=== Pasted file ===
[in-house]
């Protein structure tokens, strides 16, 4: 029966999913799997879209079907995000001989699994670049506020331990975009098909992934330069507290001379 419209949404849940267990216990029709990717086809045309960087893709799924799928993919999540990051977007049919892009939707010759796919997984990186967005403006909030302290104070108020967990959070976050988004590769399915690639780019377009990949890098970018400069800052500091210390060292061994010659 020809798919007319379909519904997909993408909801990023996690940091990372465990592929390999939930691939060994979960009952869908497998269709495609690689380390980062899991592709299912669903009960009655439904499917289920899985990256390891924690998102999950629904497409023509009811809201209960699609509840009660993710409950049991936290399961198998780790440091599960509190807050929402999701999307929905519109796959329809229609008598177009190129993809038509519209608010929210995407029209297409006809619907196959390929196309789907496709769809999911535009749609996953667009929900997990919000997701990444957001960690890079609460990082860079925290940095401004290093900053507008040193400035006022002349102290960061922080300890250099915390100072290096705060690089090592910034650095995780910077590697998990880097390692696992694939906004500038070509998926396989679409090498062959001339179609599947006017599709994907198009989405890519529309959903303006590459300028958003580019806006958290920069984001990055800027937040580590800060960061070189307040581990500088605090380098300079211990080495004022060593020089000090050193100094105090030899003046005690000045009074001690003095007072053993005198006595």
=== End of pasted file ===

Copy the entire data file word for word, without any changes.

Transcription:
[in-house]
């Protein structure tokens, strides 16, 4: 029966999913799997879209079907995000001989699994670049506020331990975009098909992934330069507290001379 419209949404849940267990216990029709990717086809045309960087893709799924799928993919999540990051977007049919892009939707010759796919997984990186967005403006909030302290104070108020967990959070976050988004590769399915690639780019377009990949890098970018400069800052500091210390060292061994010659 020809798919007319379909519904997909993408909801990023996690940091990372465990592929390999939930691939060994979960009952869908497998269709495609690689380390980062899991592709299912669903009960009655439904499917289920899985990256390891924690998102999950629904497409023509009811809201209960699609509840009660993710409950049991936290399961198998780790440091599960509190807050929402999701999307929905519109796959329809229609008598177009190129993809038509519209608010929210995407029209297409006809619907196959390929196309789907496709769809999911535009749609996953667009929900997990919000997701990444957001960690890079609460990082860079925290940095401004290093900053507008040193400035006022002349102290960061922080300890250099915390100072290096705060690089090592910034650095995780910077590697998990880097390692696992694939906004500038070509998926396989679409090498062959001339179609599947006017599709994907198009989405890519529309959903303006590459300028958003580019806006958290920069984001990055800027937040580590800060960061070189307040581990500088605090380098300079211990080495004022060593020089000090050193100094105090030899003046005690000045009074001690003095007072053993005198006595």